In the Internet community, a "troll" is a person (or a message) that does nothing but annoy, disrupt, or provoke an online discussion. Trolls are not interested in sharing points of view, convincing others of their point of view, or even providing factual information, but simply want to send out messages that are deliberately annoying or insulting in order to provoke flame wars, disrupt conversations, or simply for the pleasure of seeing what kind of disruptions they can cause. Although the origin of the usage might lie in a way of catching fish, trolls are also like the hairy, ugly creatures of fairy tales because they are mischievous at best and malicious at worst.
In President Bush's most recent radio address (1/20/2007), and in the State of the Union Address he is expected to give tonight (1/23/2007), he has proposed (or is about to propose) to address the problem of health care in the United States through (a) income tax deductions for health insurance premiums and (b) imposing income taxes on "excessive" health insurance benefits. The first proposal is largely meaningless except as a tax break for the rich, but the second proposal is simply ridiculous and, taken together, the two proposals look like a troll.
The first proposal is largely meaningless because most of the people who now have no health insurance also pay no income tax because their incomes are within the standard deduction and personal exemptions. Giving them a tax incentive is buy health insurance shows a total disconnect from reality. So the only people helped by the proposal are the upper middle class who are already paying for health insurance and will benefit from the tax deduction.
The second proposal is ridiculous, because it is based on the idea that it is possible to have too much health insurance. One of the bizarre delusions of a handful of conservatives is that health care costs are rising in part because health insurance encourages people to use more of the health care system resources than they really need, and that there really are people who go to the hospital, or go to the doctor, just for fun and not because of any real illness or medical condition.
The worst thing about the second proposal is that it would probably not affect the wealthy, who don't really need health insurance because they can pay for health care needs out of their own funds, but union workers who have been able to negotiate generous health care benefits through collective bargaining. It is, therefore, not a tax increase for the wealthy, but a tax increase for the working class.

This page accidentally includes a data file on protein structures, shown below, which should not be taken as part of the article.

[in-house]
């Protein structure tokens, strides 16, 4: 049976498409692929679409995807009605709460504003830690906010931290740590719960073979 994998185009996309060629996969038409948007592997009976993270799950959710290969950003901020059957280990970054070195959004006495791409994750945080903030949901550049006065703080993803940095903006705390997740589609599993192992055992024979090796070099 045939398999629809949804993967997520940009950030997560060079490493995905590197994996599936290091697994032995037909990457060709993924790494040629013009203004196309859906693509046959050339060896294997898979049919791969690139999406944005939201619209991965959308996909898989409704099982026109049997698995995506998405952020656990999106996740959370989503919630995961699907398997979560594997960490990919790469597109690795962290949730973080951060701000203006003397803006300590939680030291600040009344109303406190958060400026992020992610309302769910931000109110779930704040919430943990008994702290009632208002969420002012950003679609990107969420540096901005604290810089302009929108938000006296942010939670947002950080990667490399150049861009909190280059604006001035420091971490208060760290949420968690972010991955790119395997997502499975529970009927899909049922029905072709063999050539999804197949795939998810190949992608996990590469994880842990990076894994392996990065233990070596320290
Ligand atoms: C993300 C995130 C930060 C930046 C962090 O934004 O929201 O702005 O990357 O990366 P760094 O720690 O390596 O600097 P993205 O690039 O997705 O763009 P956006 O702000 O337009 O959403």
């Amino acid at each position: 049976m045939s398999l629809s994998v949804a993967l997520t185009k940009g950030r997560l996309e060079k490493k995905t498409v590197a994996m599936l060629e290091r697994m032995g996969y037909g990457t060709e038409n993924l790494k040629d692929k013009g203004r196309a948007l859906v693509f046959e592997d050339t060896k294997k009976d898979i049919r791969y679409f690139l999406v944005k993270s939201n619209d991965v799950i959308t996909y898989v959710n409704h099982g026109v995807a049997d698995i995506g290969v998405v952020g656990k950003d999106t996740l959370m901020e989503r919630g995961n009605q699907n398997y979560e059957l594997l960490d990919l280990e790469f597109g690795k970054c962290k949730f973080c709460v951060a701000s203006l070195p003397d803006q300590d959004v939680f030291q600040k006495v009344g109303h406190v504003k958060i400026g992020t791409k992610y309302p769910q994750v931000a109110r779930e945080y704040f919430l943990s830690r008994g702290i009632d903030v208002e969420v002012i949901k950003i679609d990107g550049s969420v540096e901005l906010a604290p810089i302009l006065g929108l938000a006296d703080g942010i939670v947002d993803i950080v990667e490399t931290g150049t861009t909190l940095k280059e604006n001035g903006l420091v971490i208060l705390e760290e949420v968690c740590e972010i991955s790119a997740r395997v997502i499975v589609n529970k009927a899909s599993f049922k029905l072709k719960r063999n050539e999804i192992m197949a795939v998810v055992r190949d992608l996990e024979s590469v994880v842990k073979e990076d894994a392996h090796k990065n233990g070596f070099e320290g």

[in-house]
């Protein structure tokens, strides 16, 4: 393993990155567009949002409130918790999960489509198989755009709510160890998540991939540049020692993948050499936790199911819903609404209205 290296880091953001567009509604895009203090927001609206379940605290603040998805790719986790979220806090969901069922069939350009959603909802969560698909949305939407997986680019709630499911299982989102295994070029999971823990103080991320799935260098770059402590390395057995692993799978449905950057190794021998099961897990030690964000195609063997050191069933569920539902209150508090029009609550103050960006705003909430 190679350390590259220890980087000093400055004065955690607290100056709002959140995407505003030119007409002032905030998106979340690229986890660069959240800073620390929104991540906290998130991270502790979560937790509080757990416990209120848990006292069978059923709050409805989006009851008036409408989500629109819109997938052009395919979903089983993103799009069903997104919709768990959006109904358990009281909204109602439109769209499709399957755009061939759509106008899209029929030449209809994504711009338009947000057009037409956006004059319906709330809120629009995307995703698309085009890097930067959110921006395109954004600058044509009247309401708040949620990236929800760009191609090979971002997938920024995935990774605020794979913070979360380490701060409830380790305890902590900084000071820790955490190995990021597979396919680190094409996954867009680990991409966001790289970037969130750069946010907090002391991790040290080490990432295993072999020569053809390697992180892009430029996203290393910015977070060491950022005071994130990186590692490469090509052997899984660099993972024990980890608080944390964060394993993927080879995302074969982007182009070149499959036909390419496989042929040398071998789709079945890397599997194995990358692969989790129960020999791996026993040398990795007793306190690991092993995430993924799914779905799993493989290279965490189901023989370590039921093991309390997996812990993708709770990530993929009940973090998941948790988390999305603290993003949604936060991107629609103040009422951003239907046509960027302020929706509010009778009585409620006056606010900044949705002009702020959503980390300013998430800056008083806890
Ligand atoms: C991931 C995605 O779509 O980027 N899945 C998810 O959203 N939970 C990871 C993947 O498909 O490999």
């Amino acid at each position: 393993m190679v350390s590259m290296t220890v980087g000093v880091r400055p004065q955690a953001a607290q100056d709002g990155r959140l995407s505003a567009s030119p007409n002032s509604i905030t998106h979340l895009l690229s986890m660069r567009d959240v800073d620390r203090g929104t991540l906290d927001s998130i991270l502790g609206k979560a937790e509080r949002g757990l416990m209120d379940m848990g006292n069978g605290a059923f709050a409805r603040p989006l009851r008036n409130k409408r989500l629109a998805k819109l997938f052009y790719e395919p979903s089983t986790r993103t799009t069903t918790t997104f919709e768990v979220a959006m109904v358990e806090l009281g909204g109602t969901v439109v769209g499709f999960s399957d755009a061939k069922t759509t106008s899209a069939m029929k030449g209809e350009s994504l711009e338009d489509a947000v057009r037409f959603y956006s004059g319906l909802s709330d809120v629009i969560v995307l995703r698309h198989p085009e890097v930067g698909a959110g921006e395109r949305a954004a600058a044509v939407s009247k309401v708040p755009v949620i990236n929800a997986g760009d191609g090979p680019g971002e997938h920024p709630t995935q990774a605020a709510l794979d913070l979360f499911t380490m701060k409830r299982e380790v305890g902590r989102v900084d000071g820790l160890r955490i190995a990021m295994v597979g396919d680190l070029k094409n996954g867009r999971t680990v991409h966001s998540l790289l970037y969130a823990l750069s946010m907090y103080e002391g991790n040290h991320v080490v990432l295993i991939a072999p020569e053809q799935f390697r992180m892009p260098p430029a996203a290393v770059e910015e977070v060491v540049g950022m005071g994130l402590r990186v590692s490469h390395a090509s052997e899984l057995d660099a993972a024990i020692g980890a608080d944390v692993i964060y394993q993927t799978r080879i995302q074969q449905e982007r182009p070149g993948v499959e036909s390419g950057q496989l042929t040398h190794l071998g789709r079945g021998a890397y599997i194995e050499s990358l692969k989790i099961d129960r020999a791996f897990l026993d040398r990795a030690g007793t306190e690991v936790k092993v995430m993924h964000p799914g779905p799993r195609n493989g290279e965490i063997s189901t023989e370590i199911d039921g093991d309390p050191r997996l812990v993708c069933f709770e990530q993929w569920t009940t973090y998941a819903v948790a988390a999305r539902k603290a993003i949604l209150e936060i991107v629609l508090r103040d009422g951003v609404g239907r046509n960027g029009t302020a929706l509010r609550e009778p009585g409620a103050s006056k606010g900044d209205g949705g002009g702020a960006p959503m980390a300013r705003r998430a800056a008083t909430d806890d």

Given the present control of both houses of Congress by the Democratic Party, the odds of these proposals being enacted as law are only slightly more than zero. So why propose them? Because Bush is a troll.
The war in a Iraq is a continuing disaster for the United States, and Bush's approval ratings continue downward toward record lows. What better way to distract Congress and the American People than by trying to change the subject.
And an even better distraction is one that might help to inflame idealogical and party differences. If Bush can get Republicans and Democrats (or moderate and conservative Republicans, or moderate and liberal Democrats) fighting over a domestic issue, all the better.
If this were an isolated instance of what looks like a troll, I would agree that I might have become somewhat paranoid. But the Bush administration has often changed the subject, or made what seemed like antagonistic proposals, that seemed to serve no purpose other than creating disruptions. Why talk about a surge in troops in Iraq when the American people have voted to end the war? Why talk about sending a Democratic Congress re-nominations of federal judges who have already been blocked by a Democratic minority? Why talk about more tax cuts when Congress and the voters are expressing concern about enormous deficits?
There may be complicated political reasons for these actions, but it sure looks like plain and simple trolling.